Microsoft Just Gave 3D Printing a Big Boost
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Shares of Stratasys (NASDAQ: SSYS) spiked on Wednesday after Microsoft (NASDAQ: MSFT) announced that Windows 8 will support 3D printing. The company’s upcoming revision to Windows 8 -- Windows 8.1 -- includes an API that allows app developers to support 3D printers from MakerBot.
Given that Stratasys just acquired MakerBot, that’s definitely bullish for the company’s prospects. But more generally, Microsoft’s support of 3D printing is a good sign for the emerging technology.
Stratasys’ acquisition of MakerBot
Last week, Stratasys acquired MakerBot in a stock-for-stock deal. TechCrunch wrote that the combined company would likely “dominate [the] 3D printing industry.”
Until adding MakerBot, Stratasys’ business was mostly confined to the industrial world. As the company notes in its most recent 10K filing, it’s primarily involved in selling 3D printers to businesses for the purpose of creating physical models.
This contrasts with MakerBot, whose business is aimed at the consumer. Its Replicator 2 is sold directly on the company’s website, and advertised as being a great tool for “engineers at heart.” It costs just $2200.
From hobbyist toy to mainstream appliance?
But although 3D printing has grown in popularity, it still largely remains a market of hobbyists. That’s where Microsoft could come in.
Right now, most people probably have no use for a 3D printer in their home. You might be inclined to purchase a Replicator 2 only if you're the type of person who has the time and skill to design things -- or if you happen to like some of the designs available on Thingverse.
But Windows support could change that. It’s hard to predict how the market will evolve, but app developers could create software for Windows 8 that simplifies the process of designing and sharing 3D models.
At any rate, it suggests that the guys in Redmond believe enough in 3D printing to spend time incorporating it into Windows.
Could it give Windows an advantage?
Support for 3D printing could actually prove to be an advantage for Microsoft down the line. At least for now, neither Apple nor Google has incorporated 3D printing into their respective operating systems.
Any developer interested in creating 3D printing software (and any users interested in that software) might be inclined to choose Windows over a rival operating system.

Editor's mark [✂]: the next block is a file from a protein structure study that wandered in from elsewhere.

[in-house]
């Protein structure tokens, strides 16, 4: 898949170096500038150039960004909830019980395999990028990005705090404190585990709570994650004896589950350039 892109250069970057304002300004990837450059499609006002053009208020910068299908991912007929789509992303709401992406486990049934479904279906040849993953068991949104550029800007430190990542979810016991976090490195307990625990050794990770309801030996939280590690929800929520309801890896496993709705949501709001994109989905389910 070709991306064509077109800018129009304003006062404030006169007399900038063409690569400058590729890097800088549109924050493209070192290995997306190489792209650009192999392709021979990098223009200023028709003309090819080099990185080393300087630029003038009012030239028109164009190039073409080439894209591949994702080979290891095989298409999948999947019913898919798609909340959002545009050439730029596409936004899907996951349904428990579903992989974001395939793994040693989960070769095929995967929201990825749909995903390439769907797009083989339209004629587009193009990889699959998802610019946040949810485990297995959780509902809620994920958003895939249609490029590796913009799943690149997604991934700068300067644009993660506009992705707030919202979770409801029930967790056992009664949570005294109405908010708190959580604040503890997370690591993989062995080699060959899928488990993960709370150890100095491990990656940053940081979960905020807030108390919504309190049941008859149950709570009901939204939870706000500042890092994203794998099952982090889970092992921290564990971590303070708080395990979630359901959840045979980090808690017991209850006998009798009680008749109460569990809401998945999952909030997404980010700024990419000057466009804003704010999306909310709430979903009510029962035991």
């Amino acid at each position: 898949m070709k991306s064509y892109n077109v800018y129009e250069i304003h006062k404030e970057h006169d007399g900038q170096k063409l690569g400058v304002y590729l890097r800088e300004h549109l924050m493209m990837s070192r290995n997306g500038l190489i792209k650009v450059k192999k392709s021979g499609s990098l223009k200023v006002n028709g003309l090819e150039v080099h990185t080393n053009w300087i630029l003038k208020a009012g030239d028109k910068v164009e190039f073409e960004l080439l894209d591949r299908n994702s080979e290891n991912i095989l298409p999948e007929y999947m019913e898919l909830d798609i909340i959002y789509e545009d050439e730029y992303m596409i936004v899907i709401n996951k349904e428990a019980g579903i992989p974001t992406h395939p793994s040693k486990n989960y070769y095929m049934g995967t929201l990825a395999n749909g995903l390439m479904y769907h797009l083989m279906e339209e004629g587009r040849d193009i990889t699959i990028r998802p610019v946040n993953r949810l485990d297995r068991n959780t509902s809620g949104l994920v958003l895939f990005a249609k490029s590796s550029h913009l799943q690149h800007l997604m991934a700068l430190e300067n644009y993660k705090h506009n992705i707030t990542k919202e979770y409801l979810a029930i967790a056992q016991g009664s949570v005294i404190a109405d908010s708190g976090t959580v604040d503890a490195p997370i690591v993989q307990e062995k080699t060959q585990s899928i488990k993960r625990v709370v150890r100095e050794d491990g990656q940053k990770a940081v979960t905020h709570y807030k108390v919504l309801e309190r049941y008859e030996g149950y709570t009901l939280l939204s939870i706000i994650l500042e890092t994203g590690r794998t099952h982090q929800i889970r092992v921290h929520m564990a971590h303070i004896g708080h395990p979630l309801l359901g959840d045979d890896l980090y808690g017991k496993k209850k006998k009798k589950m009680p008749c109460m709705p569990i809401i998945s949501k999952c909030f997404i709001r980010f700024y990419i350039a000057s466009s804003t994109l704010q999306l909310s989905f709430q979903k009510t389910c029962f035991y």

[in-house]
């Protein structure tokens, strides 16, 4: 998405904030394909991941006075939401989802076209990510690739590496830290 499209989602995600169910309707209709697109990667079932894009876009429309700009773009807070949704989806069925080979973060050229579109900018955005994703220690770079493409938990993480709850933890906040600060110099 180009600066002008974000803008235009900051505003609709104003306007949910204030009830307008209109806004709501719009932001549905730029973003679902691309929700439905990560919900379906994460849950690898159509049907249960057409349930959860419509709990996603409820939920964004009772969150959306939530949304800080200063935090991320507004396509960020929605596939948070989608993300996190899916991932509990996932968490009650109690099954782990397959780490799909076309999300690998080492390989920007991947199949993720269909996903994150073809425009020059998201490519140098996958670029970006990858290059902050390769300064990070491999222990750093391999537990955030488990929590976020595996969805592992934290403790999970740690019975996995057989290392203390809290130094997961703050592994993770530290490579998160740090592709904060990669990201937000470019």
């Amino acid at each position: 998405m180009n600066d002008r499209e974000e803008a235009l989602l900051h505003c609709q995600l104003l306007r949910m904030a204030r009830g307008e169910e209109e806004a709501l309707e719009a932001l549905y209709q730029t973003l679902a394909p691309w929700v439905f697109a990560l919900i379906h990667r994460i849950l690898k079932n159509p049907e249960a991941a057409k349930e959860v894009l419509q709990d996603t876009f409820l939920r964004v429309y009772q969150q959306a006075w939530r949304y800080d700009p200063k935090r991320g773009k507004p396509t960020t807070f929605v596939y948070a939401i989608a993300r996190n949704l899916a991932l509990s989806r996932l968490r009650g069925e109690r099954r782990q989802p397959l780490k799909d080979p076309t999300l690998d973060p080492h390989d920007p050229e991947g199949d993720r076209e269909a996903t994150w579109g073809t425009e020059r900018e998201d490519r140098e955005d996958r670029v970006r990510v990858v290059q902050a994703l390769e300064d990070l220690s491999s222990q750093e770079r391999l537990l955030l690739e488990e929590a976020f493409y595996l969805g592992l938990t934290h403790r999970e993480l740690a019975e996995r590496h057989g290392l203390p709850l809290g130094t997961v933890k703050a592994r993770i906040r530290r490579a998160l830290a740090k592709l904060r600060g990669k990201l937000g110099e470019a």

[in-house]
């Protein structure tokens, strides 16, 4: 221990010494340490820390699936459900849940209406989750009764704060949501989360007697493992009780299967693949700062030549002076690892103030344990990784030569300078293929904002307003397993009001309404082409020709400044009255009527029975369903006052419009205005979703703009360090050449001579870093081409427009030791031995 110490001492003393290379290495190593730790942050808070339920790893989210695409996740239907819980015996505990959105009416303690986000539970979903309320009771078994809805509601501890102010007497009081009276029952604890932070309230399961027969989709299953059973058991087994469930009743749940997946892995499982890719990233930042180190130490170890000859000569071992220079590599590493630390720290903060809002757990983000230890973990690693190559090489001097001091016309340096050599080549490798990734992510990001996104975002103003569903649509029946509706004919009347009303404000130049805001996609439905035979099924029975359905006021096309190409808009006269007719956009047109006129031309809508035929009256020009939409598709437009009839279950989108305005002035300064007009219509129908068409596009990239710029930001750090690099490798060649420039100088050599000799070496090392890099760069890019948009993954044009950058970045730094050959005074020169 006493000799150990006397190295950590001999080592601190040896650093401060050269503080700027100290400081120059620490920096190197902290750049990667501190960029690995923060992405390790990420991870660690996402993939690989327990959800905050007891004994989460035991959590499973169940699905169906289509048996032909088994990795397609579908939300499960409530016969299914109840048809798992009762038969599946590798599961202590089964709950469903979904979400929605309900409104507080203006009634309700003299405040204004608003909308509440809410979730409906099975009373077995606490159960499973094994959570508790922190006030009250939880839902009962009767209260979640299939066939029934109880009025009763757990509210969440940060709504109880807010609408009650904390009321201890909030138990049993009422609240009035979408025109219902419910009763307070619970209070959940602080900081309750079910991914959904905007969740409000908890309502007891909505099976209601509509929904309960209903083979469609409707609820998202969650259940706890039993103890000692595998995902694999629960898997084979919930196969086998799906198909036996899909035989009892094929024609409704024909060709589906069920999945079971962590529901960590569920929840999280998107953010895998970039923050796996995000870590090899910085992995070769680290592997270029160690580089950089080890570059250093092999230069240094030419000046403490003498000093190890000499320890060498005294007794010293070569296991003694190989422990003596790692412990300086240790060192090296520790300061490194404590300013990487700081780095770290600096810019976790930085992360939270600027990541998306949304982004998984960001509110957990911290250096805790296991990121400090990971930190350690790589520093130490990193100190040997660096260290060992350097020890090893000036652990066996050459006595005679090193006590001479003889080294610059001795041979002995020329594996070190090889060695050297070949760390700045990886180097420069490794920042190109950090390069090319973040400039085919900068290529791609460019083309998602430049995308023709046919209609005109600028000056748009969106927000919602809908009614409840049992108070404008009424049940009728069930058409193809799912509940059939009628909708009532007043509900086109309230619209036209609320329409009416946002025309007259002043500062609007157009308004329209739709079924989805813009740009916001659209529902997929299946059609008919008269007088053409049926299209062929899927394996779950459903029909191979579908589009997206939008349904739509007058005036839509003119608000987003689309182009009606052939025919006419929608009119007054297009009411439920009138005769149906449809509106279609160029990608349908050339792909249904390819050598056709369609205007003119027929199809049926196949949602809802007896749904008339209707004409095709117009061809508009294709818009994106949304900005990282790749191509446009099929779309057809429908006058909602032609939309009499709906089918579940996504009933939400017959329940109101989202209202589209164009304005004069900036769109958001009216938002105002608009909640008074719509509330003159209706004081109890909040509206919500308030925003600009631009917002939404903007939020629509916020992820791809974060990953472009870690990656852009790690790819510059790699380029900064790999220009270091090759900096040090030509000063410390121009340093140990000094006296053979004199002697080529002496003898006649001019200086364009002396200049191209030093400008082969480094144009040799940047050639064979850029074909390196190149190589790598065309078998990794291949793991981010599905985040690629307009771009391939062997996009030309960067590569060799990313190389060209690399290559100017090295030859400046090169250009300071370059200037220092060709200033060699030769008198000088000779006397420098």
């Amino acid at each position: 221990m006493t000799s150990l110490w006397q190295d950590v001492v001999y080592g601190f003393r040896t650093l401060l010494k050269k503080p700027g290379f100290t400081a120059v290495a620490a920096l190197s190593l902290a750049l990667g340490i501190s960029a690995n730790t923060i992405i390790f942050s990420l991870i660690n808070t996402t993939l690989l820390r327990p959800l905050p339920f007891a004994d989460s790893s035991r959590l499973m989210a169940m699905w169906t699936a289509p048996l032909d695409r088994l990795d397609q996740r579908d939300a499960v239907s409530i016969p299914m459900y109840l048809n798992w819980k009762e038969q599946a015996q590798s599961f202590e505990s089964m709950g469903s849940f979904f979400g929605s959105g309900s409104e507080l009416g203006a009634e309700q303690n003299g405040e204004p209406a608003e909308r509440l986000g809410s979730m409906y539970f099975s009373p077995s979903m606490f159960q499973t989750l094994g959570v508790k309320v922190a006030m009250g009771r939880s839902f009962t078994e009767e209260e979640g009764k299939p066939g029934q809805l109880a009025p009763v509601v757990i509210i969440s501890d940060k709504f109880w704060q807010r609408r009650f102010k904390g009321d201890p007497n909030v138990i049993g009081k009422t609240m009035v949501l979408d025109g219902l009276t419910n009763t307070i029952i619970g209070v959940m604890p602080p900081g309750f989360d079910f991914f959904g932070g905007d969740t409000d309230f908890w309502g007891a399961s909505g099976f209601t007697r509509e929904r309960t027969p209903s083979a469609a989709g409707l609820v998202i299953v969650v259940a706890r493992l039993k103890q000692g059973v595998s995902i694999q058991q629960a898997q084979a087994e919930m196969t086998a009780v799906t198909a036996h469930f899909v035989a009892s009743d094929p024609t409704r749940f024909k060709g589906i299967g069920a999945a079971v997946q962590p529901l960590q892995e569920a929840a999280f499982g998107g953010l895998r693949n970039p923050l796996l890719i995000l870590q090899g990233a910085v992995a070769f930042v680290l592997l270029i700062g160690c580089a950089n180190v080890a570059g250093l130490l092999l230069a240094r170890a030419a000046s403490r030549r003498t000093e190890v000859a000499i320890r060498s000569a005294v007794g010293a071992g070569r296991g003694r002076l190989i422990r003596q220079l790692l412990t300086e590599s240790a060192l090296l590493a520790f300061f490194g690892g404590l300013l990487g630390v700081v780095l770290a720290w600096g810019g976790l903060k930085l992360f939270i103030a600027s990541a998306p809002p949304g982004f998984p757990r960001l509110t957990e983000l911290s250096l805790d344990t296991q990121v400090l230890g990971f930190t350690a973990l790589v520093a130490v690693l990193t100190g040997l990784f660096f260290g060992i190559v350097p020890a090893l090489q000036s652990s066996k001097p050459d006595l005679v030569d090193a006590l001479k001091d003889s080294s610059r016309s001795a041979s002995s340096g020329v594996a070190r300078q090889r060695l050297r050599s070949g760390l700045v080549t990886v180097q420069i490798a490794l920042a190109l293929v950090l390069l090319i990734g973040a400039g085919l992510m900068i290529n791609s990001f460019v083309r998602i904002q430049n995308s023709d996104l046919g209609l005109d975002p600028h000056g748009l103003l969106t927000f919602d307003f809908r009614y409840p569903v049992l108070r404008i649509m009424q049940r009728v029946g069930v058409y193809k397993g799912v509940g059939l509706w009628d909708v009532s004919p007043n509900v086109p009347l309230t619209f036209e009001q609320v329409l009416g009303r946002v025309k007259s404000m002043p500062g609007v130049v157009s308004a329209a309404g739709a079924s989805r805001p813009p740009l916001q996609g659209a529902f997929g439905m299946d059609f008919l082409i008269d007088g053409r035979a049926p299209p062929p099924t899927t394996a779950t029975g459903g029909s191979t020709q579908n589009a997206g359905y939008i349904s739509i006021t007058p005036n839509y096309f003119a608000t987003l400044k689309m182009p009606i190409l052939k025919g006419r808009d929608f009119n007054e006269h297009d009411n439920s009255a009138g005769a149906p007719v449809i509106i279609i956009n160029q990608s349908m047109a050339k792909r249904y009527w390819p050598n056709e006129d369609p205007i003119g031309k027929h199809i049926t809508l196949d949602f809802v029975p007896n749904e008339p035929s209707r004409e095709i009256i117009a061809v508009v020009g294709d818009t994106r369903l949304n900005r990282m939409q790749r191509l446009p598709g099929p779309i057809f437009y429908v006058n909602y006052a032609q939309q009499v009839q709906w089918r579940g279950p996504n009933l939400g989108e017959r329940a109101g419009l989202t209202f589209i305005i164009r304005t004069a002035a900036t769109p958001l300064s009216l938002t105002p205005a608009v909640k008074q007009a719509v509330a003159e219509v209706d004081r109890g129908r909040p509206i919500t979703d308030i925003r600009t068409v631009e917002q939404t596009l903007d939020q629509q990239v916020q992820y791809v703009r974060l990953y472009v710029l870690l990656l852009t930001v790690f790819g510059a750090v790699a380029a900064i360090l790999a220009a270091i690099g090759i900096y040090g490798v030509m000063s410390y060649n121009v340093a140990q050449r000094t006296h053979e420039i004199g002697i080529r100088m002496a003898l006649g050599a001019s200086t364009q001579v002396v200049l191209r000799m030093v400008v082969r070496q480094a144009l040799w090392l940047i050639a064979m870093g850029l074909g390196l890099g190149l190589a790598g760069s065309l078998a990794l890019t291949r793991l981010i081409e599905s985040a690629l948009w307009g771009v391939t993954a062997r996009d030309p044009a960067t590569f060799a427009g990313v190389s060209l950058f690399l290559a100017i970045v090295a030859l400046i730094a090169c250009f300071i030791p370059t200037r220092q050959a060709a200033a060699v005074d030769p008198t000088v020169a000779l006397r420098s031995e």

And of course, the importance of application availability is huge for any operating system. Sales of tablets running Windows RT have severely lagged sales of Apple’s iPad, despite the fact that Windows RT tablets arguably offer superior features (expandable memory, dual screen mode). Buyers of Apple’s iPad may be attracted to the larger selection of apps.
A 3D printing bubble?
Admittedly, 3D printing remains a speculative investment. William Blair analyst Brian Drab downgraded both Stratasys and the other major 3D printing stock, 3D Systems (NYSE: DDD), back in May.
An in appearance on Bloomberg, Drab attacked the 3D printing stocks on the grounds of “unrealistic expectations.” He blamed media hype for the rally both stocks have seen.
“They’re focusing on two ideas. The first is...that 3D printing is going to find its way into everybody’s home...that is sort of a ridiculous idea..There are niche markets for it in the home [but it’s not for everyone.]”
Drab could certainly be right. To be fair, the stocks are trading at relatively high valuations -- both 3D Systems and Stratasys have a forward PE of nearly 34.
However, Microsoft’s support is certainly a step in the right direction. At least for now, most homes have a Windows computer -- perhaps they could, one day, have a 3D printer as well.
Microsoft gives Stratasys a helping hand
Now that Microsoft has put 3D printing support out there, it’s up to the developers to take advantage of it. If they do, it could go a long way in helping devices like Stratasys’ Replicator 2 become a household item.
Microsoft’s support doesn’t guarantee widespread adoption -- far from it. But it at least makes it possible.
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Joe Kurtz has no position in any stocks mentioned. The Motley Fool recommends 3D Systems and Stratasys. The Motley Fool owns shares of 3D Systems, Microsoft, and Stratasys and has the following options: Short Jan 2014 $36 Calls on 3D Systems and Short Jan 2014 $20 Puts on 3D Systems. Try any of our Foolish newsletter services free for 30 days. We Fools may not all hold the same opinions, but we all believe that considering a diverse range of insights makes us better investors. The Motley Fool has a disclosure policy. Is this post wrong? Click here. Think you can do better? Join us and write your own!